We won the race of discovery against the Germans….

In his radio address on August 9, Truman described Hiroshima, a port city of some 255,000 people, as a military base, and then said, That was because we wished in this first attack to avoid, insofar as possible, the killing of civilians. The bomb was dropped on the city center, far away from military installations.

On that bright morning in August, with a sudden flash, brighter than the sun, the downtown of an industrial city was converted into a scene of hell. The sky went dark, buildings were thrown into the ground, and everything began to burn. People staggered through the ruins, with their eyes blinded, with their clothing burned off their bodies, with their own skin and faces burned off in the heat. Everyone was desperate for water, because they were burning, because everything was unbearably hot. They begged soldiers for water from their canteens; they drowned themselves in cisterns. Later, black rain began to fall from the darkened sky. The people thought it was a deliverance. They tried to catch the black rain on their tongues, or they caught it and drank it out of cups. But they didn’t know that the rain was fallout. They didn’t know that it was full of radiation and as they drank it it was burning them away from the inside. There was no refuge, no sanctuary; there was nobody to help. The city was burning, medical workers were almost all downtown, and so over 90% of the doctors, and over 90% of the nurses, were killed or injured in the bombing. Because of the targeting of the city center, about 85% of the people killed in Hiroshima were civilians — about 120,000 of the 140,000 men, women and children killed — vaporized or carbonized by the heat, crushed to death in the shockwave, burned to death, killed quickly or slowly by radiation poisoning and infections and cancers eating their bodies alive.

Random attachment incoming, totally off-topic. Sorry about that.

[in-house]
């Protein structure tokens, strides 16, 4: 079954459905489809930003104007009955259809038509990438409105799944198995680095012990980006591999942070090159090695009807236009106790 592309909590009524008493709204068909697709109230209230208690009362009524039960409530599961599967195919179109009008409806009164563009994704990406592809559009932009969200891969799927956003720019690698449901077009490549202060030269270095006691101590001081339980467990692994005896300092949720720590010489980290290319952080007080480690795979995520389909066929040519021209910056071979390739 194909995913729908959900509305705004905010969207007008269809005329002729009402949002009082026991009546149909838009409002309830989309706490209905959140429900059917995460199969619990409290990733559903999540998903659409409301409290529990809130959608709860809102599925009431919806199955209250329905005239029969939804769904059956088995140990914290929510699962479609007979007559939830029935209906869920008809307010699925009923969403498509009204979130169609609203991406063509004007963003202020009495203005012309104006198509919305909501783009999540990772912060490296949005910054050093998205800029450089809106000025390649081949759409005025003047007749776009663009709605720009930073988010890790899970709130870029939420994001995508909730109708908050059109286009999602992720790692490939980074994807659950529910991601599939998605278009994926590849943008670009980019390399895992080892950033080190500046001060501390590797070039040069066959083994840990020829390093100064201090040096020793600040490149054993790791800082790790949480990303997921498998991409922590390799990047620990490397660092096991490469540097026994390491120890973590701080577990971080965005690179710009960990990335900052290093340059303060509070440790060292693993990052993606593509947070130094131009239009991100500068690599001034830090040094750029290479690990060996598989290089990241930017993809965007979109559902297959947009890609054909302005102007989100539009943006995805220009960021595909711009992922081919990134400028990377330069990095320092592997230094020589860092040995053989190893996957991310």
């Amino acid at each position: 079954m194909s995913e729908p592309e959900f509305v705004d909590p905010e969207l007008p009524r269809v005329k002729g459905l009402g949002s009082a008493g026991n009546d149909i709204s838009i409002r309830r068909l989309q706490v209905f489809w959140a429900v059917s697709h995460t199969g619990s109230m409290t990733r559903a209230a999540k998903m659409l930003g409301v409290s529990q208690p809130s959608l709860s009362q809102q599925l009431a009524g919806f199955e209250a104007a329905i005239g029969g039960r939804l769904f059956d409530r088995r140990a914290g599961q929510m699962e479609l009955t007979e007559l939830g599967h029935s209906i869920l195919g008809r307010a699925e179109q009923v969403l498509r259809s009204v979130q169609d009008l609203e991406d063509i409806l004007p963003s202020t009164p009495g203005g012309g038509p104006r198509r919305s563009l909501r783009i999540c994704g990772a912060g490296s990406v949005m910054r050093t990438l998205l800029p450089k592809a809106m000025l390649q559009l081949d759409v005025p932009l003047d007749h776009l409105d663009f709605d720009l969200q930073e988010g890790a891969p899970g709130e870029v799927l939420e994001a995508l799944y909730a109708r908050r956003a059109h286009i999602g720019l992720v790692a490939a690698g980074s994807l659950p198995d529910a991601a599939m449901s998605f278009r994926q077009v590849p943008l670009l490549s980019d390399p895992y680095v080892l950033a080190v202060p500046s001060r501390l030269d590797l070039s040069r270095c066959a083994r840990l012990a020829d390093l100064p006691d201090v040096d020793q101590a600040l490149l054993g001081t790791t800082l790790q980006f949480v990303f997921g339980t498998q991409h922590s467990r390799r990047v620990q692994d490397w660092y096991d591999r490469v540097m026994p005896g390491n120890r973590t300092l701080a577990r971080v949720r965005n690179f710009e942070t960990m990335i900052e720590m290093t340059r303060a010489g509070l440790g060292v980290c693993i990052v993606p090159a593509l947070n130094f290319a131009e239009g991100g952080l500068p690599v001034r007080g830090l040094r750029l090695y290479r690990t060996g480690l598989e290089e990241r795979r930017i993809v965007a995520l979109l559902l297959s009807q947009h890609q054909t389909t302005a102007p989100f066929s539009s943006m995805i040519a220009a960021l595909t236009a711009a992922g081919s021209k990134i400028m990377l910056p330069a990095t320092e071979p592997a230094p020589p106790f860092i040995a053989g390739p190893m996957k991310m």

It is worth remembering that the atomic bombing of the Hiroshima city center — the first ever use of atomic weapons against human targets — a bombing in which the United States government’s forces deliberately targeted a civilian center — a bombing that the United States government carried out with the explicit intention of obliterating an entire city in seconds, in order to break enemy morale — an attack in which that government’s forces turned weapons on civilians that destroyed 90% of an industrial metropolis, and killed over half of all the people living in it — remains the deadliest act of terrorism in the history of the world.

See also:

The audio clip above is from a recording of President Harry S. Truman’s radio report on the Potsdam conference, recorded by CBS on August 9, 1945 in the White House. The song linked to above is a recording of Oppenheimer (1997), by the British composer Jocelyn Pook. The voice that you hear at the beginning is Robert Oppenheimer, in an interview many years after the war, talking about his thoughts at the Trinity test, the first explosion of an atomic bomb in the history of the world, on July 16th, 1945.